Benz eActros enters second European test phase

Netherlands-based logistics company to run Mercedes-Benz eActros with fridge van daily from depot to supermarkets

Benz eActros enters second European test phase
The Mercedes-Benz eActros on supermarket rounds in the Netherlands.


Mercedes-Benz has announced the starting signal for the second test phase of its eActros "innovation fleet" following approximately a year of intensive practical use by 10 customers in Germany and Switzerland.

Eight of the purely battery-powered trucks will now be placed are with new customers in Germany, Belgium and the Netherlands. Mercedes-Benz says they also will put the eActros through its paces in tough everyday transport operations for about a year.

The other two vehicles will continue the operational testing with customers in the first test phase.

Netherlands-based logistics services company, Simon Loos, will receive the first eActros of the second phase.

"We started the practical test of our eActros in September 2018 and have already covered hundreds of thousands of kilometres electrically," says Andreas von Wallfeld, Mercedes-Benz Trucks‘ head of marketing, sales and service.

"The findings from the first phase have made a valuable contribution to the planned start of series production next year. We are now testing our electric truck for its suitability in everyday use with new customers from various sectors in Germany and abroad.

"We are delighted that we can announce the start of the second wave of customers with Simon Loos."

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Simon Loos is using an eActros equipped with a Schmitz Cargobull refrigerated box for the Albert Heijn supermarket chain. The daily tour of the eActros starts at Albert Heijn’s regional distribution centre in Delfgauw in the province of South Holland. From there, the e-truck supplies supermarket stores in various cities in the region, including Rotterdam, The Hague and Delft, with dry goods and fresh, temperature-controlled food.

The eActros will run seven days a week, covering around 200km every day in locally CO2-neutral operation. The batteries will be charged overnight and in between routes at the distribution centre in Delfgauw, where Albert Heijn is currently constructing a square with multiple fast-chargers.

In preparation for the test, experts from Mercedes-Benz Trucks gave the Simon Loos drivers special training in the use of high-voltage systems.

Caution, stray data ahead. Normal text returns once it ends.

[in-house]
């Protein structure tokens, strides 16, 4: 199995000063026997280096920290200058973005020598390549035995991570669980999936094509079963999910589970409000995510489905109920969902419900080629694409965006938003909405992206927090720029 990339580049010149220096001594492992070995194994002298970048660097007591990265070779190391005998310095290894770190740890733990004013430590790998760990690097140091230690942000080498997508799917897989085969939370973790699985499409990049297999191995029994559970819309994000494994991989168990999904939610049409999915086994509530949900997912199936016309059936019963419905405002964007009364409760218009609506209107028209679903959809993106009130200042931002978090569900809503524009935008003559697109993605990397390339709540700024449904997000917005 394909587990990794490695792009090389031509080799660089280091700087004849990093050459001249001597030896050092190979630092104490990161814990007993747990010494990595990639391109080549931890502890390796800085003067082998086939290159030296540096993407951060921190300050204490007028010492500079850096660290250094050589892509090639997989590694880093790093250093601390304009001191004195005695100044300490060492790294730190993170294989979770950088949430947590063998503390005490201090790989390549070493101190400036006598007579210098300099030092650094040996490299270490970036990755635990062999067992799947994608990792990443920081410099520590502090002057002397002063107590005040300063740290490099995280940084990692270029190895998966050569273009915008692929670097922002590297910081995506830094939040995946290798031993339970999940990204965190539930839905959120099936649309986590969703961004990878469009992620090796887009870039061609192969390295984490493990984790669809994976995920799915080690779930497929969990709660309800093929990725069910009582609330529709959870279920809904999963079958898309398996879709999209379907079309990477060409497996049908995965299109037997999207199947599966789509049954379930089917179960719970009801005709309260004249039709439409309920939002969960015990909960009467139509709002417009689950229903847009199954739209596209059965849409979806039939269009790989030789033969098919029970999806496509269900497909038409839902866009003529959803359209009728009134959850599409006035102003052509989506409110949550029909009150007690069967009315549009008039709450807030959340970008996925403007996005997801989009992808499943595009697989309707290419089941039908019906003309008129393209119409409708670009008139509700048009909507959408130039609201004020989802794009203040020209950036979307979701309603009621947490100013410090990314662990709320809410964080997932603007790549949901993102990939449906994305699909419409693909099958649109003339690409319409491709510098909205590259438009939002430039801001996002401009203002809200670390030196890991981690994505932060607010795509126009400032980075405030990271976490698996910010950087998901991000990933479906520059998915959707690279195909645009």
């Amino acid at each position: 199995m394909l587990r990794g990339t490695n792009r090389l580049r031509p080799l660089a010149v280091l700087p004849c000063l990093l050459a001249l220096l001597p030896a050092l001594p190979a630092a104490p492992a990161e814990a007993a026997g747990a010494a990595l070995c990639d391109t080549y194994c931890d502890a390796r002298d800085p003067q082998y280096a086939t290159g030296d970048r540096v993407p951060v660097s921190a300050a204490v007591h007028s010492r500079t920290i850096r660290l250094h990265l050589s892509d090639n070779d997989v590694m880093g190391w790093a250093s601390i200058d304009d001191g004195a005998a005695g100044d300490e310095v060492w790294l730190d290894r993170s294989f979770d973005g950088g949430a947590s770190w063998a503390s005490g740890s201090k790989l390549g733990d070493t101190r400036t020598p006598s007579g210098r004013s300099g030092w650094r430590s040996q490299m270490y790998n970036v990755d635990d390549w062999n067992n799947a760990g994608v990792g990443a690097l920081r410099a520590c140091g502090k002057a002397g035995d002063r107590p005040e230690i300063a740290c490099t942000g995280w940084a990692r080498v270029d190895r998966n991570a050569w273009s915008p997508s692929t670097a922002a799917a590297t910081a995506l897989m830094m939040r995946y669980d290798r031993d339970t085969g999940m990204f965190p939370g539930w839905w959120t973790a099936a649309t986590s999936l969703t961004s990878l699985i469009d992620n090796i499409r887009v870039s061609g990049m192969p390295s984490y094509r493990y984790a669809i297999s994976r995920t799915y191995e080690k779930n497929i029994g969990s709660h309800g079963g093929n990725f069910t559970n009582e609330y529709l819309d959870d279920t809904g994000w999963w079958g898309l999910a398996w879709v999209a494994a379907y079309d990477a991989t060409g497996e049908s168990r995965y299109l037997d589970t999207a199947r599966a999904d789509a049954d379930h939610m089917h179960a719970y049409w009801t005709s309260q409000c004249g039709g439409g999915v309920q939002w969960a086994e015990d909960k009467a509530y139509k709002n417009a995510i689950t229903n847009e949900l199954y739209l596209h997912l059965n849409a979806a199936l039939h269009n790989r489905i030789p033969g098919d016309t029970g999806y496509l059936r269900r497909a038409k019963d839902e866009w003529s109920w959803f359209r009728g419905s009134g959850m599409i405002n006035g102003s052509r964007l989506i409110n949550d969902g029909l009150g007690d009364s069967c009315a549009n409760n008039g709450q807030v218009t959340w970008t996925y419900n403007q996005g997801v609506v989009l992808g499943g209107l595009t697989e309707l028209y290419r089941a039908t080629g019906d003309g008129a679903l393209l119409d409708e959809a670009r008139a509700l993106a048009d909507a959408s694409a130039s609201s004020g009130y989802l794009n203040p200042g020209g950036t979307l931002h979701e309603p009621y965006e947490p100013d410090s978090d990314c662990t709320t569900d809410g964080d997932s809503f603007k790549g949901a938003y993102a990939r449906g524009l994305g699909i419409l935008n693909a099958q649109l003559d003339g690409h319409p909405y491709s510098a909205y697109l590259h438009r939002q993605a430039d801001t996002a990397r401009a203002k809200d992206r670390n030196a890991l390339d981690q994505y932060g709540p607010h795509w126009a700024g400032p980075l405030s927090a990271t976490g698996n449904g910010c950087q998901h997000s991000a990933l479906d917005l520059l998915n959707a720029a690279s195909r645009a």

"We have been gaining experience with alternative drive systems in our fleet since 2014," says Wim Roks, fleet manager, Simon Loos.

According to Mercedes-Benz, one of the many findings gained during the practical tests in the first test phase is that the range of the eActros of approximately 200km has proven to be absolutely realistic – regardless of load, route or topography.

Benz says the eActros is in no way inferior to a conventional diesel truck in terms of availability and performance in urban traffic, on highways or on overland routes. The cooling system for the cargo and the air-conditioning system – both electrically operated – functioned without any limitations in both extreme heat and winter conditions.

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Mercedes-Benz says drivers are reportedly very pleased with the continuous availability of torque across the entire speed range. It adds that they also mentioned the truck’s quietness in operation and the pleasant, smooth driving experience.

Furthermore, if the truck is driven with foresight, electrical energy can be recovered through recuperation, i.e. motor braking. It is then rarely necessary to use the brake pedal.

The cool swap body of the eActros used by Simon Loos is the W.KO COOL model from Schmitz Cargobull, which is said to have optimised insulation for the energy-efficient transport of refrigerated goods, its robust construction ideal for intensive daily use.

The purely electrically operated refrigeration unit is completely emission-free in use and is specially designed for distribution transport.

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The eActros is based on the chassis of the Mercedes-Benz Actros. In addition, however, Benz says the vehicle’s architecture is completely geared to electric drive and has a high proportion of specific parts.

Two electric motors close to the rear-axle wheel hubs provide drive with an output of 126kW each and a maximum torque of 485Nm each. This results in 11,000Nm each after the transmission ratio, which Mercedes-Benz says provides a performance equivalent to that of a conventional truck.

Lithium-ion batteries with 240kW/h supply the energy for the eActros. Depending on the available charging power, the batteries are said to be fully charged within two hours (at 150kW).

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